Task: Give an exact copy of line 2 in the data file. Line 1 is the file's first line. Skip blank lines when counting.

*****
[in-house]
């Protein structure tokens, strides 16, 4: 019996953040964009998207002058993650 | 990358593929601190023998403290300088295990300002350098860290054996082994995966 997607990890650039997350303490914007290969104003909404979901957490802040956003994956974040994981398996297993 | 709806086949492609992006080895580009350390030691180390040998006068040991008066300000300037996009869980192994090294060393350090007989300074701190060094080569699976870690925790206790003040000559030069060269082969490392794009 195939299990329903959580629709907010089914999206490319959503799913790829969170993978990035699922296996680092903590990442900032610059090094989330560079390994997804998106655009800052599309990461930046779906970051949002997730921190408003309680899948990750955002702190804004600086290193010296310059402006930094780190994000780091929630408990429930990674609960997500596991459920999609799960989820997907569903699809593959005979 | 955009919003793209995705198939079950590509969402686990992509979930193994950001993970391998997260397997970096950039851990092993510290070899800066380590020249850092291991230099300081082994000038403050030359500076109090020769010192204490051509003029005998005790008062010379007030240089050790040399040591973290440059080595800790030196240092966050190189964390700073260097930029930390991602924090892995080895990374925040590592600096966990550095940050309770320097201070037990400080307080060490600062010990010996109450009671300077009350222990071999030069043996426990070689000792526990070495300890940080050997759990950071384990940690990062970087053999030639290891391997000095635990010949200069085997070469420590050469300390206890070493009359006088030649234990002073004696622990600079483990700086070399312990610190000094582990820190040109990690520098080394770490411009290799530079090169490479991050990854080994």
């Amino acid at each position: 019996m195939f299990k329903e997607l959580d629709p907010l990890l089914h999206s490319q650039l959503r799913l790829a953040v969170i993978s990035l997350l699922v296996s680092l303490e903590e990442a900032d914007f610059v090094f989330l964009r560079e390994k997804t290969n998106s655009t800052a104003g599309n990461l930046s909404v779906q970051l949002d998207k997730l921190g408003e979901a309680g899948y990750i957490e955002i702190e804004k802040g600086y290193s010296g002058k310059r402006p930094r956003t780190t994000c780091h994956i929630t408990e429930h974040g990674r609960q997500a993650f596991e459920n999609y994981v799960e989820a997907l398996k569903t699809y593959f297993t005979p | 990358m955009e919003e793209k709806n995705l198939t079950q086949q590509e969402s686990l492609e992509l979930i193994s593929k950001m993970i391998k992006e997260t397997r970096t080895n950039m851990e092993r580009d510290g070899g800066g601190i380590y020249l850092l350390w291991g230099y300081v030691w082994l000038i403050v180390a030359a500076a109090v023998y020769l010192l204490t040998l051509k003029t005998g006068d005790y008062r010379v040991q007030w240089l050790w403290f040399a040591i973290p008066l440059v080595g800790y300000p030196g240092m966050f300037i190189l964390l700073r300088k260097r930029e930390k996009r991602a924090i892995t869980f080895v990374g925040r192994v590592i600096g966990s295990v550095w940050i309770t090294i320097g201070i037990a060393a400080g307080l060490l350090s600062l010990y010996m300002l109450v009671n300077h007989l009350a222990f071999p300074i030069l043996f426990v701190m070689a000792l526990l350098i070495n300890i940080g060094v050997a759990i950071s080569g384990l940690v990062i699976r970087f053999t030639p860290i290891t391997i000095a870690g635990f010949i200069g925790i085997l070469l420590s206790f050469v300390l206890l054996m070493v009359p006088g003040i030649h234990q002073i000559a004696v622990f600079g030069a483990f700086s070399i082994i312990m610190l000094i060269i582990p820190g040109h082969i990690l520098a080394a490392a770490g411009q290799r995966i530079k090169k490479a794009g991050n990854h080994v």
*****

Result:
């Protein structure tokens, strides 16, 4: 019996953040964009998207002058993650 | 990358593929601190023998403290300088295990300002350098860290054996082994995966 997607990890650039997350303490914007290969104003909404979901957490802040956003994956974040994981398996297993 | 709806086949492609992006080895580009350390030691180390040998006068040991008066300000300037996009869980192994090294060393350090007989300074701190060094080569699976870690925790206790003040000559030069060269082969490392794009 195939299990329903959580629709907010089914999206490319959503799913790829969170993978990035699922296996680092903590990442900032610059090094989330560079390994997804998106655009800052599309990461930046779906970051949002997730921190408003309680899948990750955002702190804004600086290193010296310059402006930094780190994000780091929630408990429930990674609960997500596991459920999609799960989820997907569903699809593959005979 | 955009919003793209995705198939079950590509969402686990992509979930193994950001993970391998997260397997970096950039851990092993510290070899800066380590020249850092291991230099300081082994000038403050030359500076109090020769010192204490051509003029005998005790008062010379007030240089050790040399040591973290440059080595800790030196240092966050190189964390700073260097930029930390991602924090892995080895990374925040590592600096966990550095940050309770320097201070037990400080307080060490600062010990010996109450009671300077009350222990071999030069043996426990070689000792526990070495300890940080050997759990950071384990940690990062970087053999030639290891391997000095635990010949200069085997070469420590050469300390206890070493009359006088030649234990002073004696622990600079483990700086070399312990610190000094582990820190040109990690520098080394770490411009290799530079090169490479991050990854080994």